Discounts tend to bring in price shoppers who will use their discount and never return because their sole motivator is cheapest price.

WARNING: Don’t train your customers to only buy when you offer a discount. That’s not marketing.

Marketing Offers That Work

So, what will work?

What can you do to bring in more business and grow your sales?

Here are a few key components of marketing efforts that will bring a better return on investment than using straight discounts:

  • Use incentives as offers to motivate people to buy. Incentives could include free gifts, certificates for a future visit, special treatment or services, early bird access, contests, or rewards points. By offering marketing incentives, you avoid discounting, which can erode profits.
  • Premiums (a free gift) add value to your product – something extra that will sweeten the pot. To be effective, premiums must be desirable and relevant to the customer. If the item is too expensive, it will eat into your profits. If it’s too cheap, it won’t be seen as valuable. Find a happy medium that will still allow you to make a profit while giving the customer a great deal.
  • Target specific customer segments – recent visitors, lost customers, high-value customers (for this, you need to have a great customer database).
  • Create themed marketing that ties in with current events or events that are already on people’s minds – seasonal holidays, current events like the Olympics, an election, a local community event, or a popular culture reference.
  • Bounce back offers given to the customer who just spent money with you. These are the customers MOST LIKELY to spend money with you, those that JUST made a purchase, so influence it to happen faster.

Two of the successful campaigns we provide to our clients are bounce back campaigns – one is a scratch off, and one is a No Peeking envelope. Both work so well because they are given out at the end of a successful sales process and need to be redeemed in a future window of time.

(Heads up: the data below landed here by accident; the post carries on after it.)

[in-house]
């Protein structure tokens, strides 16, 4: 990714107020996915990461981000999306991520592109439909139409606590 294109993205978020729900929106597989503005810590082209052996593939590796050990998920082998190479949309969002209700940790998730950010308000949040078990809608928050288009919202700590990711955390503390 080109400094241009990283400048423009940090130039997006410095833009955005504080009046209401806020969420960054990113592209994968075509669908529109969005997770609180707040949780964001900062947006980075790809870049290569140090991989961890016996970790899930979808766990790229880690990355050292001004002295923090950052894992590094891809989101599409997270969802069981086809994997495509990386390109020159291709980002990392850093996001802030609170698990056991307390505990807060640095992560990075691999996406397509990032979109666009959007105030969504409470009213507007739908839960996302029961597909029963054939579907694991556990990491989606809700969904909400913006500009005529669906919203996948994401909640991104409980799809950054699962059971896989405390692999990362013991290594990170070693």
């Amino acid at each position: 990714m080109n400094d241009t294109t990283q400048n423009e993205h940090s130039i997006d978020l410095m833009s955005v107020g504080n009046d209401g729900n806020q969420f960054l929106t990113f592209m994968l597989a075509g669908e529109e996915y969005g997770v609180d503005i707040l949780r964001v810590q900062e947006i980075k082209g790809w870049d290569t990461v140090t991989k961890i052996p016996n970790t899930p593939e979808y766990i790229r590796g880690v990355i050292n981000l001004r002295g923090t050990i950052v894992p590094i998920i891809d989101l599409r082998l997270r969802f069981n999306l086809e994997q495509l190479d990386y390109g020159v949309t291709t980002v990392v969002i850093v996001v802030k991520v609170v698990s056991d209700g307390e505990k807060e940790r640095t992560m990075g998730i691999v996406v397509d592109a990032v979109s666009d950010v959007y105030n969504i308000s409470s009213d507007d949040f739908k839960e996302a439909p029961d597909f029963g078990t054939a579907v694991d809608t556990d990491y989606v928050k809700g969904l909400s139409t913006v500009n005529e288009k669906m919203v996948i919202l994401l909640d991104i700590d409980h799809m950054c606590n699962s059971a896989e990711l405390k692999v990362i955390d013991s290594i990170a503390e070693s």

They boomerang the customer back into your business. The expiry date is short – to encourage a faster return – and the curiosity factor ensures that people will remember to bring it back. It’s hard to resist a hidden prize opportunity. Here are 2 examples:

The Done For You Boomerang Bounce Back Slipstream Promotions

DFY No Peeking Spring Promotion Ex.
#1 Restaurant Promotion of All Time!

DFY Scratch and Win Boomerang Spring Promotion

The marketing ideas in this article are all designed to increase your customer base without discounting. Incentives, premiums, themed marketing, and targeted marketing campaigns will help you grow your business by making the most of existing relationships with customers who know what they want and need from you – not people drawn in through discounts that won’t return once their price shopper instinct is satisfied.

Marketing is simple math. You want to make more money in sales than you spent on your marketing investment. It can feel like a risky investment for many small businesses to spend money upfront before any returns come back. Using the proven strategies we discussed above, you’ll be sure to see a sales bump. When you implement these principles correctly, marketing will become one of your best investments yet.

It sure beats the stock market right now!

Want to see how one restaurant owner increased his sales by $110,128 with a spring baseball-themed No Peeking Promotion? He shot a video and tells exactly how he did it. And see two other money-making spring boomerang promotions you can do right now to boost sales.

Boomerang Me
Michael Thibault
Michael Thibault

Michael Thibault

Known as “The Done For You Marketing Guy for Restaurants.” International Speaker on Restaurant Marketing. Published contributing author of 4 Marketing Books. Industry expert on Google Searches and Review Sites. Recovering Independent Restaurant Owner and Caterer of over 21 years. And, all-around good guy.